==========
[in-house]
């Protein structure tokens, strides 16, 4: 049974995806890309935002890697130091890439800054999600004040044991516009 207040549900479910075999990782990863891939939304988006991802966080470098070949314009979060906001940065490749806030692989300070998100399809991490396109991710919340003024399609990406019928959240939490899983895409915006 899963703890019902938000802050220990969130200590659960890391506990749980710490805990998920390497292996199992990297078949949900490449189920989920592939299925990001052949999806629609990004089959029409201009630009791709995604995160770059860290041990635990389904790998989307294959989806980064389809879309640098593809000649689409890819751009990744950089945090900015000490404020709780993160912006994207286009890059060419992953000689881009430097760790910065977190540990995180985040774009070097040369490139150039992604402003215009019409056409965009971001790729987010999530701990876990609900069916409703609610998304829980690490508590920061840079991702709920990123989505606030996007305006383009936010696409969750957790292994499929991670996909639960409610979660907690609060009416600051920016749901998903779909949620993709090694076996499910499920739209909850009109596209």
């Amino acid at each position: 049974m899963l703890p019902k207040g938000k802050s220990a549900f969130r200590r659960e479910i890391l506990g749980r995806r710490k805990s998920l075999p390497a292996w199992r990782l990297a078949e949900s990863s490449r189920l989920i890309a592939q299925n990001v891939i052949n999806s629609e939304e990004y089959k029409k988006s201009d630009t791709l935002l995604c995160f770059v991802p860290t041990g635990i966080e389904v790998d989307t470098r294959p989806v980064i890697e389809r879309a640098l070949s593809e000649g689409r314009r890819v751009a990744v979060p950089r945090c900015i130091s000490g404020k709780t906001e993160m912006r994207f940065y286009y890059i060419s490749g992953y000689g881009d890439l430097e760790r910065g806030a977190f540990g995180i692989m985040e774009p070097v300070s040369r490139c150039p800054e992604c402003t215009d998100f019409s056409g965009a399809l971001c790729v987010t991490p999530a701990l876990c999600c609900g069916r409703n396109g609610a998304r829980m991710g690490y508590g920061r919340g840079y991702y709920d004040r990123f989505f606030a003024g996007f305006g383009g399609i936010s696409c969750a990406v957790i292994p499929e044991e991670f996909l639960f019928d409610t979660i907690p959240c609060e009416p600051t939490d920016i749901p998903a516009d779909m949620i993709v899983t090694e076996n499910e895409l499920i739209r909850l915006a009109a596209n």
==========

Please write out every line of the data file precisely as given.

[in-house]
């Protein structure tokens, strides 16, 4: 049974995806890309935002890697130091890439800054999600004040044991516009 207040549900479910075999990782990863891939939304988006991802966080470098070949314009979060906001940065490749806030692989300070998100399809991490396109991710919340003024399609990406019928959240939490899983895409915006 899963703890019902938000802050220990969130200590659960890391506990749980710490805990998920390497292996199992990297078949949900490449189920989920592939299925990001052949999806629609990004089959029409201009630009791709995604995160770059860290041990635990389904790998989307294959989806980064389809879309640098593809000649689409890819751009990744950089945090900015000490404020709780993160912006994207286009890059060419992953000689881009430097760790910065977190540990995180985040774009070097040369490139150039992604402003215009019409056409965009971001790729987010999530701990876990609900069916409703609610998304829980690490508590920061840079991702709920990123989505606030996007305006383009936010696409969750957790292994499929991670996909639960409610979660907690609060009416600051920016749901998903779909949620993709090694076996499910499920739209909850009109596209």
């Amino acid at each position: 049974m899963l703890p019902k207040g938000k802050s220990a549900f969130r200590r659960e479910i890391l506990g749980r995806r710490k805990s998920l075999p390497a292996w199992r990782l990297a078949e949900s990863s490449r189920l989920i890309a592939q299925n990001v891939i052949n999806s629609e939304e990004y089959k029409k988006s201009d630009t791709l935002l995604c995160f770059v991802p860290t041990g635990i966080e389904v790998d989307t470098r294959p989806v980064i890697e389809r879309a640098l070949s593809e000649g689409r314009r890819v751009a990744v979060p950089r945090c900015i130091s000490g404020k709780t906001e993160m912006r994207f940065y286009y890059i060419s490749g992953y000689g881009d890439l430097e760790r910065g806030a977190f540990g995180i692989m985040e774009p070097v300070s040369r490139c150039p800054e992604c402003t215009d998100f019409s056409g965009a399809l971001c790729v987010t991490p999530a701990l876990c999600c609900g069916r409703n396109g609610a998304r829980m991710g690490y508590g920061r919340g840079y991702y709920d004040r990123f989505f606030a003024g996007f305006g383009g399609i936010s696409c969750a990406v957790i292994p499929e044991e991670f996909l639960f019928d409610t979660i907690p959240c609060e009416p600051t939490d920016i749901p998903a516009d779909m949620i993709v899983t090694e076996n499910e895409l499920i739209r909850l915006a009109a596209n």